Mark is in Year 10, Victoria, Australia which he will complete in a few weeks. It’s common for students to start their Victorian Certificate of Education (VCE) in Year 10 by completing one or two Year 11 subjects. Students completing a VCE Year 11 subject are exposed to the rigor and examination process involved. Mark has completed Year 11 Philosophy which he intends to study as a Year 12 subject in Year 11, which commences in late January in Australia. Year 12 subjects receive a ranking grade.
Using Be A Better Writer (BABW) by Steve Peha has provided Mark with the tools and explanations to focus on the critical issues in his writing.
Our focus has been on Chapter 8: Creating a Logical Answer to an Essay Question using the What-Why-How? strategy, Chapter 7: Better Sentences and Chapter 8: Better Punctuation.
For example Steve’s chapter Better Punctuation takes the writer through:
Do Rules Rule?
When Sentences Go Wrong
The Muddle in the Middle
The Importance of Capitalization
Grouping Related Ideas into Paragraphs
So Who Really Rules the Rules?
Mark and I reviewed the rubric for a Philosophy essay, particularly the language section. What does ‘Language is appropriate’ mean?
We reviewed the genre structure required. Structures assist Mark to keep his responses logical. Using Steve’s What-Why-How? strategy has helped Mark to look closely at the question and answer the actual question. When students don’t read the question carefully and continue to write an essay on a different topic, there is a problem. The What-Why-How? helps to eliminate this.
Criteria – Rubric
Students should be able to review and assess their writing when provided with a rubric. Rubrics require unpacking with students so they understand what each standard means. So what does ‘Language is appropriate’ mean? Mark and I have unpacked this to include vocabulary choice, sentence structure, spelling and grammar. We reviewed the expectations linked to each of these.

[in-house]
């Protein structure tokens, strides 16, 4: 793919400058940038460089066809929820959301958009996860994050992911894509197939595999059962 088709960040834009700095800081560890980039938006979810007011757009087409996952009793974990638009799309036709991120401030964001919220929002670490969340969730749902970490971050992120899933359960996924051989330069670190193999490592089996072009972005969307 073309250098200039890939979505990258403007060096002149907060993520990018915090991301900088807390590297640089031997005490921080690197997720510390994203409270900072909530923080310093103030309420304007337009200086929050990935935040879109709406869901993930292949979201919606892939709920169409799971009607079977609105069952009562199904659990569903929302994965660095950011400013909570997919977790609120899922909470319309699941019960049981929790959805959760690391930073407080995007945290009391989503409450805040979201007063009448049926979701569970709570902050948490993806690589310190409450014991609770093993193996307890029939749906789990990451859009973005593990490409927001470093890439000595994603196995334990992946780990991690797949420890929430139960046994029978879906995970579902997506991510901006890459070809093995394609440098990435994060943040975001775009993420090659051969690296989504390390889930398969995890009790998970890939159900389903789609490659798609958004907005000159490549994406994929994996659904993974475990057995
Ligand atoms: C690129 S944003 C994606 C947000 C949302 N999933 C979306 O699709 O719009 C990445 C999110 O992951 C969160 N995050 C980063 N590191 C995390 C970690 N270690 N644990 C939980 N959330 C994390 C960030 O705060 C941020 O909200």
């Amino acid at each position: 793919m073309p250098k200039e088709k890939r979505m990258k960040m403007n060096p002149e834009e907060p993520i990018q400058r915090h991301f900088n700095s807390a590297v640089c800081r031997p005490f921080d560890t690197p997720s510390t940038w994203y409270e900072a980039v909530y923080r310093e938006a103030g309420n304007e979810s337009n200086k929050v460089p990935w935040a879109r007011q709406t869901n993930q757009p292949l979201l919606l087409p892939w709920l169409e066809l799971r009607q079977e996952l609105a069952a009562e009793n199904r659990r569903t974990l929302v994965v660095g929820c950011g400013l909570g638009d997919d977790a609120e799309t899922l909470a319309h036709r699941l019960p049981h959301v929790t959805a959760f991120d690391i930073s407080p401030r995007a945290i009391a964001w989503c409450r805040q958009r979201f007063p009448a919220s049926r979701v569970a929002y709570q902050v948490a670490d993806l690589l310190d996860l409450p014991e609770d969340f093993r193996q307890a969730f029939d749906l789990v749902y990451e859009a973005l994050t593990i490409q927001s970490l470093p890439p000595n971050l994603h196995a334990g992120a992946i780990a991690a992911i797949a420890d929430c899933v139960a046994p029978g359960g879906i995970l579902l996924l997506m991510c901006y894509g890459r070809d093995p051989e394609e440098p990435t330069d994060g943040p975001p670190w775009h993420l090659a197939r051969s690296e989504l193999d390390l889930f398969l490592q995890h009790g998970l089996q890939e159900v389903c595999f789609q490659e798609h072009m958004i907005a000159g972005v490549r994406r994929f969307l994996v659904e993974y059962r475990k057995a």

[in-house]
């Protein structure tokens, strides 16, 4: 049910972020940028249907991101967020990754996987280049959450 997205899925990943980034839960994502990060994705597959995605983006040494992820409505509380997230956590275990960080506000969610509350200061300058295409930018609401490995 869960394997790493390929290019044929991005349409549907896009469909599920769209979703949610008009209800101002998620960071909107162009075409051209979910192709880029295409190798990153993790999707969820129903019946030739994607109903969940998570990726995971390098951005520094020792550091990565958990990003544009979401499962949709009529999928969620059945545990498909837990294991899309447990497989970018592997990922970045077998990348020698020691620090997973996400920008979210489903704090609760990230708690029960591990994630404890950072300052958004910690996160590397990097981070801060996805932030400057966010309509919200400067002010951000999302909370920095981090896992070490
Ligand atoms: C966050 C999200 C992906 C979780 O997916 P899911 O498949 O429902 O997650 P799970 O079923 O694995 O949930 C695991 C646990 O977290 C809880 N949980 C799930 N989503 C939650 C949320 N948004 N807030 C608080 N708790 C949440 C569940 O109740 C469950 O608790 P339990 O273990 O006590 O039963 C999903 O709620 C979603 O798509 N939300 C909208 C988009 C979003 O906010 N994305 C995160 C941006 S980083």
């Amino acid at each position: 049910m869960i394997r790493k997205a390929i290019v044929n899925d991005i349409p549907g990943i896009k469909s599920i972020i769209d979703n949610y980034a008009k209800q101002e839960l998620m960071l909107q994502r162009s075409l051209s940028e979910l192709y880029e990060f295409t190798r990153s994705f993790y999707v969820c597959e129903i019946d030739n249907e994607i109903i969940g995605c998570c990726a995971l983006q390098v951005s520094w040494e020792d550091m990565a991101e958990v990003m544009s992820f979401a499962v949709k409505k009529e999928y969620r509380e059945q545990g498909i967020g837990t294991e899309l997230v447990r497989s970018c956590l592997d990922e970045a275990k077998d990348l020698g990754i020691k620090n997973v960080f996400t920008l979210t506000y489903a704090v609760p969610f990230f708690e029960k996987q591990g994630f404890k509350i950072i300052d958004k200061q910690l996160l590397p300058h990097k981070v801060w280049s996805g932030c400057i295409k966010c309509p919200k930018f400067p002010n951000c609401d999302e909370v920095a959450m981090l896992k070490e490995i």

Mark has limited time before his exam. Having key vocabulary spelt correctly is important. Mark has key vocabulary he must learn to spell written on sticky notes stuck on the walls in his home. His job is to revise, revise, revise and remove when he can confidently spell each words. Mark and I discussed the spelling rules we have reviewed. We’ve only looked at the basics to date. Rules don’t always work when spelling, but at this stage its better than relying on sight alone.
Steve’s chapter Better Sentences takes the writer through:
Start Different, Stay Different
Short, Medium and Long
The Secret of Well-Structured Sentences
The Sound of Music
Every Writer Serves a Sentence
Mark’s sentence above has ‘better’ structure. He is able to combine what he has learnt with the actual writing task at the time of writing. This is critical, particularly in an examination situations.
Above is a section from Mark’s practice essay completed as part of his exam preparation. This is a first draft. Mark and I discussed his letter formation and his use of capital letters. Overall, improvement is evident. Mark is now thinking whilst writing, re-reading quickly and making corrections as he writes. He is also writing using structure and a ‘better’ sense of grammar.
P.S Mark has completed his exam! He felt confident and pleased with his efforts. Mark’s goal this year is to achieve a satisfactory. His subject knowledge appears to be good and he really enjoys Philosophy. As I will be continuing to work with Mark into the future, I will be using BABW to plan his next level of learning.